(DETROIT) -- When Davontae Sanford was 15, he was sentenced to 37-90 years in prison for four killings.
On Thursday, he walked away a free man at the age of 23, cleared of crimes he did not commit.
When Sanford was just 14, he pleaded guilty to four counts of second-degree homicide on the advice of a now-suspended attorney.
Sanford said he'd gotten letters from people all over the U.S., motivating him while he was in prison and encouraging him to stay positive. He shared some advice for other young men who may be wrongly incarcerated.
"Keep fighting. Don't give up. You gotta stay strong mentally, spiritually, emotionally," Sanford said. "If you know you in prison for something you didn't do, just don't roll over. ... Don't give in. ... I was almost to that breaking point, you know, many times. ... I just stayed positive."
Surrounded by family, friends, his lawyer and his mother, Sanford said Thursday that his first meal on his first full day out of prison had been Chinese food, a craving he'd had for four years.
"First meal was sesame-seed chicken, some sweet-and-sour chicken, egg rolls and shrimp fried rice," he said. "I told my Mama, like, 'You'd be wasting your time cooking ... 'cause I'm not gonna eat it."
According to the Wayne County Prosecutor's Office, the murder convictions were vacated by a judge Wednesday and all charges against Sanford were dropped.
Heidi A. Naasko, a pro bono attorney for Sanford, told ABC News on Wednesday that a hit man, Vincent Smothers, had confessed to 12 murders two weeks after Sanford was sentenced in 2008.
Smothers was convicted of eight of the murders he confessed to, "but the remaining four he was not charged with because those were the murders that Davontae had confessed to," Naasko said. "A year ago, the Michigan State Police did a reinvestigation of the case. It was very thorough. It took a year to do."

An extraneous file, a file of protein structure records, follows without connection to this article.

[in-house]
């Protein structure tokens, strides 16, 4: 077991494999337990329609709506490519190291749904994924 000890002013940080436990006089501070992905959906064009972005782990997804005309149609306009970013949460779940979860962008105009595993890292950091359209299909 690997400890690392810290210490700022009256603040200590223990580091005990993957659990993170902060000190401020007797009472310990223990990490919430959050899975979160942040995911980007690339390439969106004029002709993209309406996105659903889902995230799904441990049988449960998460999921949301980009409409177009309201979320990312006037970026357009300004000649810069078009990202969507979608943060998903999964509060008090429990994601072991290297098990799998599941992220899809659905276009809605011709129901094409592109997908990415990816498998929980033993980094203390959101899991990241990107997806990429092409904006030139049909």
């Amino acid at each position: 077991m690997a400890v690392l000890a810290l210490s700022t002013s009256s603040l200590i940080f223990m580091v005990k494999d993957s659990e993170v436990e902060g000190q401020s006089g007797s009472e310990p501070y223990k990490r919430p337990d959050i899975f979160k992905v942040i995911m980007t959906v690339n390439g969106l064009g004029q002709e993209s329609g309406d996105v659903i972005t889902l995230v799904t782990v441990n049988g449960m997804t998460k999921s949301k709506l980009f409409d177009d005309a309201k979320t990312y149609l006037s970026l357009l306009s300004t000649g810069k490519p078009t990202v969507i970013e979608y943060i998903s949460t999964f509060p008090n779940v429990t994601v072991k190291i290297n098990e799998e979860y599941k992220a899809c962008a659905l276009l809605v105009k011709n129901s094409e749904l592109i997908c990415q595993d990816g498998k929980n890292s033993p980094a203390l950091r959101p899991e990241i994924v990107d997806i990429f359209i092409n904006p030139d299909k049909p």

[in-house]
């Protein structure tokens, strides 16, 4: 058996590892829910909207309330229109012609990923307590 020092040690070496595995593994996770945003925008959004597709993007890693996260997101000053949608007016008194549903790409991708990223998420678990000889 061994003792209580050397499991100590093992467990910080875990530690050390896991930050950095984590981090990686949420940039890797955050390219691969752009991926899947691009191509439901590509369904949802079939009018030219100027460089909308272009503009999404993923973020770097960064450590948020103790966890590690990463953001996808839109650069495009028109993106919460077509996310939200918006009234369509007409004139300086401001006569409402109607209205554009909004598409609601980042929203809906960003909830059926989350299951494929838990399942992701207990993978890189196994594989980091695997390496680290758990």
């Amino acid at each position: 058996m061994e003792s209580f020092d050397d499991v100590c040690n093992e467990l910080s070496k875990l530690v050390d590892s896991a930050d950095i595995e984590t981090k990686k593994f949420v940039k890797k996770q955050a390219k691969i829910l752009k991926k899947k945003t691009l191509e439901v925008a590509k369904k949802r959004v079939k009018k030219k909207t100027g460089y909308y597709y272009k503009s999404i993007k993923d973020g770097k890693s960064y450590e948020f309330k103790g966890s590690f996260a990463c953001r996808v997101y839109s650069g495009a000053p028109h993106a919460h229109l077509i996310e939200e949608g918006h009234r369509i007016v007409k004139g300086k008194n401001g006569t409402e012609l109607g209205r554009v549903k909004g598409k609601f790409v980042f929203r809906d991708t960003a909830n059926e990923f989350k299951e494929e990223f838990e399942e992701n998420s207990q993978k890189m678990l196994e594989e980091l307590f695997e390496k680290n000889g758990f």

The new investigation into the murders revealed major gaps in Sanford's confession. Authorities also uncovered that a former detective with the Detroit Police Department, and not Sanford, had drawn a diagram of the crime scene during police questioning.
Wayne County prosecutor Kym Worthy, however, defended the handling of the case Thursday, saying, "We had a reason, a good reason to charge" Sanford.
Sanford said he'd like to eventually share his story with at-risk youth and bring awareness to the circumstances facing juveniles in the criminal justice system.
"You're sending us to a place where there's no programs, violence, you know, mental health treatment is terrible," he said. "What do you expect after 30 years [of incarceration]? What type of man you think you getting ... once you release him?"
For now, though, Sanford told ABC News Thursday that he was not bitter and that he was simply looking forward to attending Detroit Tigers games and eating pretzels as well as learning how to drive.
"I'm good. I'm home. I'm home now," he said. "I was angry when I was in but I'm home now so I'm not angry anymore."
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